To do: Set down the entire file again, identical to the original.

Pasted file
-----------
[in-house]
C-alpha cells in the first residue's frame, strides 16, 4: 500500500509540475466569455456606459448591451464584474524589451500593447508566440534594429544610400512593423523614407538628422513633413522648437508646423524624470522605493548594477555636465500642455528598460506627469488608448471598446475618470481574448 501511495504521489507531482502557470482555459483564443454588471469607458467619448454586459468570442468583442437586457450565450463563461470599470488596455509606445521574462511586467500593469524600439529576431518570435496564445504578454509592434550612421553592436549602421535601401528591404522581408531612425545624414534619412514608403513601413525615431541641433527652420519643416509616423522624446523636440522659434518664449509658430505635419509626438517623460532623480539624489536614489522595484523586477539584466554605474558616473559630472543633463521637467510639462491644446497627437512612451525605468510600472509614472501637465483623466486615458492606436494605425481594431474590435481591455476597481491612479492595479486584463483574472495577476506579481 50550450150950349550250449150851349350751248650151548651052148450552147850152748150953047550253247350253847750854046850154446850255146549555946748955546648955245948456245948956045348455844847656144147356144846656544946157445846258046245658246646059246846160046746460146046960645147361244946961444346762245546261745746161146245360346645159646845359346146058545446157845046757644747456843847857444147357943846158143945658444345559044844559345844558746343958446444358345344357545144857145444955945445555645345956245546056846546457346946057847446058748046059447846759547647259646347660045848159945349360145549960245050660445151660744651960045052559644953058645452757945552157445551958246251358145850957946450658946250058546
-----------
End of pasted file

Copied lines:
[in-house]
C-alpha cells in the first residue's frame, strides 16, 4: 500500500509540475466569455456606459448591451464584474524589451500593447508566440534594429544610400512593423523614407538628422513633413522648437508646423524624470522605493548594477555636465500642455528598460506627469488608448471598446475618470481574448 501511495504521489507531482502557470482555459483564443454588471469607458467619448454586459468570442468583442437586457450565450463563461470599470488596455509606445521574462511586467500593469524600439529576431518570435496564445504578454509592434550612421553592436549602421535601401528591404522581408531612425545624414534619412514608403513601413525615431541641433527652420519643416509616423522624446523636440522659434518664449509658430505635419509626438517623460532623480539624489536614489522595484523586477539584466554605474558616473559630472543633463521637467510639462491644446497627437512612451525605468510600472509614472501637465483623466486615458492606436494605425481594431474590435481591455476597481491612479492595479486584463483574472495577476506579481 50550450150950349550250449150851349350751248650151548651052148450552147850152748150953047550253247350253847750854046850154446850255146549555946748955546648955245948456245948956045348455844847656144147356144846656544946157445846258046245658246646059246846160046746460146046960645147361244946961444346762245546261745746161146245360346645159646845359346146058545446157845046757644747456843847857444147357943846158143945658444345559044844559345844558746343958446444358345344357545144857145444955945445555645345956245546056846546457346946057847446058748046059447846759547647259646347660045848159945349360145549960245050660445151660744651960045052559644953058645452757945552157445551958246251358145850957946450658946250058546